Anthony Lane, who hates everything, hates Spider-Man 3
. It's not like you won't see it anyway.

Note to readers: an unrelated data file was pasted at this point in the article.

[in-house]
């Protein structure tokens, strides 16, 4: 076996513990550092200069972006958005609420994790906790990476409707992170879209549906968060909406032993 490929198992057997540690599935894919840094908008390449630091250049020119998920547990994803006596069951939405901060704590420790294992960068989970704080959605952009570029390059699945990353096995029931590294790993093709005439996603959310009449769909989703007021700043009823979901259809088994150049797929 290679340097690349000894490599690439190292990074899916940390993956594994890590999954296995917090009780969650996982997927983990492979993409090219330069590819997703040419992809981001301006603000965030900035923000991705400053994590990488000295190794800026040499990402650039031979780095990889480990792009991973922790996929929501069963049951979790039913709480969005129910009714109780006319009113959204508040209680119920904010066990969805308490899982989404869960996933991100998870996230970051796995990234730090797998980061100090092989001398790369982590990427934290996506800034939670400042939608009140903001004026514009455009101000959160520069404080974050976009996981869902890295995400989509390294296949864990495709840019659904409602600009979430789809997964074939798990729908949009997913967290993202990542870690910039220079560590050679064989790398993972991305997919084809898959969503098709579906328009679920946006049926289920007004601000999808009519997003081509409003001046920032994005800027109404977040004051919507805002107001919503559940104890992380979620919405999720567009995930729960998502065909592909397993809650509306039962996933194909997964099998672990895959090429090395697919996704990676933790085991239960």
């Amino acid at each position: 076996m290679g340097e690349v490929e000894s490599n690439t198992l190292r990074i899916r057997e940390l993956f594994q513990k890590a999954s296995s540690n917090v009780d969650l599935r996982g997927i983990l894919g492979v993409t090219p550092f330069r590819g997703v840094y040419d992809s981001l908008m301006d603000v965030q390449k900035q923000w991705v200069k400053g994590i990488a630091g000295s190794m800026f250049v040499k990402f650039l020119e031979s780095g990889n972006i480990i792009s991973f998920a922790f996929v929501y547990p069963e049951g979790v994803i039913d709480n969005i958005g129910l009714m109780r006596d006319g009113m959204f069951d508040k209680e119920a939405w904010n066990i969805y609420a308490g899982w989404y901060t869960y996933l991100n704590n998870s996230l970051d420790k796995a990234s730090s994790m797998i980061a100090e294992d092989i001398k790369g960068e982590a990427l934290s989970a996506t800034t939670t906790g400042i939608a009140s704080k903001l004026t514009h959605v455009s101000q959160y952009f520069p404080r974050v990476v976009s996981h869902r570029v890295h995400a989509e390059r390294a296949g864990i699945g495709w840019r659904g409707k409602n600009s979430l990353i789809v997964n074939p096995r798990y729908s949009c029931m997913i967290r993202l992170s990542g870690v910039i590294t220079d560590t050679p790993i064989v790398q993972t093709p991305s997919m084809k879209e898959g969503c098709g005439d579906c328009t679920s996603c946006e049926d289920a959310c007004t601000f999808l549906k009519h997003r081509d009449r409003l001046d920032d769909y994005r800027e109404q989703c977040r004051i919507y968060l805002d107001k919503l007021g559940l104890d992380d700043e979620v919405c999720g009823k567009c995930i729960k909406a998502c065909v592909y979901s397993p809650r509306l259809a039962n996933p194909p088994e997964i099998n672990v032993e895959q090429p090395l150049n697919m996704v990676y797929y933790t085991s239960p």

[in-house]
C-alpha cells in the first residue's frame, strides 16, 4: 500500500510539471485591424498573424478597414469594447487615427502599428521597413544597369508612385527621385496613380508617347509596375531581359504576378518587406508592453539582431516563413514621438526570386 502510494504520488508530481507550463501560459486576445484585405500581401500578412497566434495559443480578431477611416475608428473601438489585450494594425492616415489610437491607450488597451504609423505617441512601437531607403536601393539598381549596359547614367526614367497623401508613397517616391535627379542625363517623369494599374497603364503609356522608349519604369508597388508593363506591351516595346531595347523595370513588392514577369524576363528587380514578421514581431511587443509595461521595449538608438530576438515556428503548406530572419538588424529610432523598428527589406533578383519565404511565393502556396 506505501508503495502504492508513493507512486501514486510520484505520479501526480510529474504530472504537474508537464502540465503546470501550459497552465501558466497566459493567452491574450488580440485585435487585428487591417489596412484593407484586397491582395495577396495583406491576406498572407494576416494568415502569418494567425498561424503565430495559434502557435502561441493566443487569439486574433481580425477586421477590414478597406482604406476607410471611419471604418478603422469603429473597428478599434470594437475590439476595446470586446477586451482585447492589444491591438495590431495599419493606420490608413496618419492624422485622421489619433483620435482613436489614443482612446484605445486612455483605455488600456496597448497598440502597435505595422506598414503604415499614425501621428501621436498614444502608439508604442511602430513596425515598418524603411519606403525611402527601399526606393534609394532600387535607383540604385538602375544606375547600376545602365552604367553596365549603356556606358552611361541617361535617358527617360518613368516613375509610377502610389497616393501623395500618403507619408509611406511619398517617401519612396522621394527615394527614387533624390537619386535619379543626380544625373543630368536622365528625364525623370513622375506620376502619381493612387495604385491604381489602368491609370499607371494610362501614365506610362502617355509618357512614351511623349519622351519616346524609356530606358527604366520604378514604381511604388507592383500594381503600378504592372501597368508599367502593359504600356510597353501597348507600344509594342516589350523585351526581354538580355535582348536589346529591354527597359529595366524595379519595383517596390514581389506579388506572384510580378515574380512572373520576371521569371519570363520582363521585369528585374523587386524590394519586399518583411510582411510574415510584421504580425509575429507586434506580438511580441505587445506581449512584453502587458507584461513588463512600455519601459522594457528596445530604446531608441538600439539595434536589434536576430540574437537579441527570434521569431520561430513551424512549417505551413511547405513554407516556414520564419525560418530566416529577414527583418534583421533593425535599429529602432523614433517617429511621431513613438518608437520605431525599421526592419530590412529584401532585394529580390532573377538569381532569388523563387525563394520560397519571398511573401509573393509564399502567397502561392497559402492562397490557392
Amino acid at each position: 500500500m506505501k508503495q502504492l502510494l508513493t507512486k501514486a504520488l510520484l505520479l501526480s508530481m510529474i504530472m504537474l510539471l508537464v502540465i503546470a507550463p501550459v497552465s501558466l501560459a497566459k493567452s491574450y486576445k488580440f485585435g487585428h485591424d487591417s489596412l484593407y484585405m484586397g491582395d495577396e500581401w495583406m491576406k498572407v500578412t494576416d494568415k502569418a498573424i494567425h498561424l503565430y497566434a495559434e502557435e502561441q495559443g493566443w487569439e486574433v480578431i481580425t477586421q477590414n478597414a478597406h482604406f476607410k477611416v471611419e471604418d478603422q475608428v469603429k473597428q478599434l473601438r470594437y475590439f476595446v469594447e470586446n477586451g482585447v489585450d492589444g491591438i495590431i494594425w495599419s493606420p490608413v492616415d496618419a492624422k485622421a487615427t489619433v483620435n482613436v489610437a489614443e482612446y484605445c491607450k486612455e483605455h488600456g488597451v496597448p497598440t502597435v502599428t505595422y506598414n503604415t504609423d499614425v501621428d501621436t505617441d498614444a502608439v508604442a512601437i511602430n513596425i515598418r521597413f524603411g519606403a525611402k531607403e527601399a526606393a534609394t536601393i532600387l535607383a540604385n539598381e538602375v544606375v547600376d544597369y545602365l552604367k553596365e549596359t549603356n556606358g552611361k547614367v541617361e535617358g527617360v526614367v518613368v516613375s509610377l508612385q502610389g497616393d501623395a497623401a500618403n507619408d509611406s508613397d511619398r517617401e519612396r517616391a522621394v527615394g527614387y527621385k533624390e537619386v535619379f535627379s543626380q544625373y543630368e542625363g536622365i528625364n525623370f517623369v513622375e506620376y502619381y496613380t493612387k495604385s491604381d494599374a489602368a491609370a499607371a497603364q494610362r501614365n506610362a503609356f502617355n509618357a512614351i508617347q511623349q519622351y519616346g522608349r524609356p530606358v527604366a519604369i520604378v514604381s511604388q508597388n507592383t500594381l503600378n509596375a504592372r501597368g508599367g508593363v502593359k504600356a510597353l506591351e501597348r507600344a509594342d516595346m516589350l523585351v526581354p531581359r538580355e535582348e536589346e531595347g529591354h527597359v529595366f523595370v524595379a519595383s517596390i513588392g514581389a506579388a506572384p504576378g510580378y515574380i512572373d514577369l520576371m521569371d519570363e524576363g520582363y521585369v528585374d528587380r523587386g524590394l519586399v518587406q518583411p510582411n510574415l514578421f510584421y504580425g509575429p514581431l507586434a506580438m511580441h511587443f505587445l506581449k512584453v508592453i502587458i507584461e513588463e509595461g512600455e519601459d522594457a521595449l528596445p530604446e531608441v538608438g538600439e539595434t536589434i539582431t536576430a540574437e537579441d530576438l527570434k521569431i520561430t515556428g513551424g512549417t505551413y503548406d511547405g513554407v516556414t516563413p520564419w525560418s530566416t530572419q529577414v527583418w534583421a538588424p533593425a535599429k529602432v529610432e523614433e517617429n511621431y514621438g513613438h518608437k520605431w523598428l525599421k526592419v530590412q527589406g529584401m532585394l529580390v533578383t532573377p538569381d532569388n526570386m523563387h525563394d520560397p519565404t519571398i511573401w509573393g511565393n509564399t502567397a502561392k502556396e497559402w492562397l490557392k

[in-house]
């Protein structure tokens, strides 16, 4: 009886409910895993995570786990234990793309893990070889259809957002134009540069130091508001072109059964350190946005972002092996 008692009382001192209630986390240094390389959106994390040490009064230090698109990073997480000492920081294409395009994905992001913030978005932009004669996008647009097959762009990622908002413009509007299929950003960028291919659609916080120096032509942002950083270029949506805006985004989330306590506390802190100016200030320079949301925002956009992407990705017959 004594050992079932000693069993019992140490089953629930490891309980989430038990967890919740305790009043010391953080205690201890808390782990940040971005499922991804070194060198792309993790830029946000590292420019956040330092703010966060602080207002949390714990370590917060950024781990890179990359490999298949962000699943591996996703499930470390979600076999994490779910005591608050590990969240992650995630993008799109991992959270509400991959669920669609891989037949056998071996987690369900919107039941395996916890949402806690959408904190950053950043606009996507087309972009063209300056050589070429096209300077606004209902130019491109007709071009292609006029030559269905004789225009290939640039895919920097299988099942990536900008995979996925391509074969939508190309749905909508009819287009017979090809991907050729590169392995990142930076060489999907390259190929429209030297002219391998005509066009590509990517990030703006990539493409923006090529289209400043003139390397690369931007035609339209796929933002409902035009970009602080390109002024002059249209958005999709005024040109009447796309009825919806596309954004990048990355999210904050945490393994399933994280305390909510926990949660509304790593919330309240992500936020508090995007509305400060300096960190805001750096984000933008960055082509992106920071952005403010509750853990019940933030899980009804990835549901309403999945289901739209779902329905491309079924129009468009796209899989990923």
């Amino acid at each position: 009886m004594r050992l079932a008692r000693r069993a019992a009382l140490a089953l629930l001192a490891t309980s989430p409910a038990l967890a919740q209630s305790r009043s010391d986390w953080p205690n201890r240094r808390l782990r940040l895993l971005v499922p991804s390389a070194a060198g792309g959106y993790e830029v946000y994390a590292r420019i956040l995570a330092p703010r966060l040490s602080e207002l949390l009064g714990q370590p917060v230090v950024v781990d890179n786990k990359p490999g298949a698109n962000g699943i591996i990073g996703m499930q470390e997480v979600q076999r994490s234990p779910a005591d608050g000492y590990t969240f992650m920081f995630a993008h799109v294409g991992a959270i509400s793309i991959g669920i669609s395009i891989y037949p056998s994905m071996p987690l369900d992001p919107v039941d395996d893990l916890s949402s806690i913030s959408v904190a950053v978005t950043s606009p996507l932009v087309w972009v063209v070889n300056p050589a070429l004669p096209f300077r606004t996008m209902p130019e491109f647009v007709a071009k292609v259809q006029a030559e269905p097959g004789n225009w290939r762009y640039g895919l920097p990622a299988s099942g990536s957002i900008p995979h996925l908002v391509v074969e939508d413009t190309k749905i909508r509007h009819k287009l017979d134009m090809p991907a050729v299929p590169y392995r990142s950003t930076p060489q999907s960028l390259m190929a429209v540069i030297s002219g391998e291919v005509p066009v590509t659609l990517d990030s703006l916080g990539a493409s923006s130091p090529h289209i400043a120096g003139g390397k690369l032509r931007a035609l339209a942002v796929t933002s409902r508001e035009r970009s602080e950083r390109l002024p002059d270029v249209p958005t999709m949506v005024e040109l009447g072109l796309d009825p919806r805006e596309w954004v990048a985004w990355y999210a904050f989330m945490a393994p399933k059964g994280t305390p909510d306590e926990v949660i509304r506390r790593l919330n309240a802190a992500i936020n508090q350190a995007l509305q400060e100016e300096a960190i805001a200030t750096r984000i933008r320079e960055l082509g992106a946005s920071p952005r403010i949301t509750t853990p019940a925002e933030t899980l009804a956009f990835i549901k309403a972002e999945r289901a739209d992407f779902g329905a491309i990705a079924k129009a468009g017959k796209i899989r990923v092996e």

If “Spider-Man 3” is a shambles, that’s because it makes the rules up as it goes along. By the end, for instance, Sandman has become the size of an office block, each swinging fist as big as a truck, his personality reduced to brutishness. I half expected him to come after Spider-Man and Mary Jane carrying a gigantic bucket and spade. By what criterion did he grow so mountainous? Is he like a Transformer, or more like a genie? The fact is that if the fantastical is to flourish it must lay down the conditions of its magic and abide by them; otherwise, we feel cheated. (Tolkien knew this better than anyone.) Some viewers will take the New Goblin, whose name sounds like a small-circulation poetry magazine, to be a vessel of unnatural forces, while others will see him, when he fires up his rocket-powered skateboard, as a rich kid with too many toys. That’s the problem with this third installment of the franchise: not that it’s running out of ideas, or lifting them too slavishly from the original comic, but that it lunges at them with an infantile lack of grace, throwing money at one special effect after another and praying—or calculating—that some of them will fly.